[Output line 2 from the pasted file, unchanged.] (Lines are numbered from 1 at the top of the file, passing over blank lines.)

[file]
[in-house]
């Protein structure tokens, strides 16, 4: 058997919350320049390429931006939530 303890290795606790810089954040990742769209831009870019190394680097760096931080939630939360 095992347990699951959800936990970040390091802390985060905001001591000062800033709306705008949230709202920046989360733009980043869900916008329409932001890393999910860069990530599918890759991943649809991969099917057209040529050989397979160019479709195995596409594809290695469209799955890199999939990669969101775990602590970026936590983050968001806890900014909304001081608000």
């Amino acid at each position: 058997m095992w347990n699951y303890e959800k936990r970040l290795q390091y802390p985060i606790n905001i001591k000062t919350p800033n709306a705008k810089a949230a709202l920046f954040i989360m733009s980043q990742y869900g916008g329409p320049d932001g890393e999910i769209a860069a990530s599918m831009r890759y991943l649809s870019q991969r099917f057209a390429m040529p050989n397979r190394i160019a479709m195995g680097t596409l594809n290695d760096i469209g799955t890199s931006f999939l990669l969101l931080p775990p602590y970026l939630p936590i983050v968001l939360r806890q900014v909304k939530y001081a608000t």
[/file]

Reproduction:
């Protein structure tokens, strides 16, 4: 058997919350320049390429931006939530 303890290795606790810089954040990742769209831009870019190394680097760096931080939630939360 095992347990699951959800936990970040390091802390985060905001001591000062800033709306705008949230709202920046989360733009980043869900916008329409932001890393999910860069990530599918890759991943649809991969099917057209040529050989397979160019479709195995596409594809290695469209799955890199999939990669969101775990602590970026936590983050968001806890900014909304001081608000």